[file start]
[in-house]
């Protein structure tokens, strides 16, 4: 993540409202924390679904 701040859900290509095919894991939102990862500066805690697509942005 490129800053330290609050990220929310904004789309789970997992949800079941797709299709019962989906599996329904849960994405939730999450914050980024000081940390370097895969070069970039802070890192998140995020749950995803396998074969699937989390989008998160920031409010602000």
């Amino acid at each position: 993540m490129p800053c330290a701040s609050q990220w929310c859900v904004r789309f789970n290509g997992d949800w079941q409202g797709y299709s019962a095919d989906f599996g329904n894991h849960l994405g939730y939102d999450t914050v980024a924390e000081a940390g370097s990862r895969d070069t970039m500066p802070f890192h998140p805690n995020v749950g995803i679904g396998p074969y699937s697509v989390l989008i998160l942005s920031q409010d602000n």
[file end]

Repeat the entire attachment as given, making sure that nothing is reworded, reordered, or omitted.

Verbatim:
[in-house]
């Protein structure tokens, strides 16, 4: 993540409202924390679904 701040859900290509095919894991939102990862500066805690697509942005 490129800053330290609050990220929310904004789309789970997992949800079941797709299709019962989906599996329904849960994405939730999450914050980024000081940390370097895969070069970039802070890192998140995020749950995803396998074969699937989390989008998160920031409010602000």
């Amino acid at each position: 993540m490129p800053c330290a701040s609050q990220w929310c859900v904004r789309f789970n290509g997992d949800w079941q409202g797709y299709s019962a095919d989906f599996g329904n894991h849960l994405g939730y939102d999450t914050v980024a924390e000081a940390g370097s990862r895969d070069t970039m500066p802070f890192h998140p805690n995020v749950g995803i679904g396998p074969y699937s697509v989390l989008i998160l942005s920031q409010d602000n």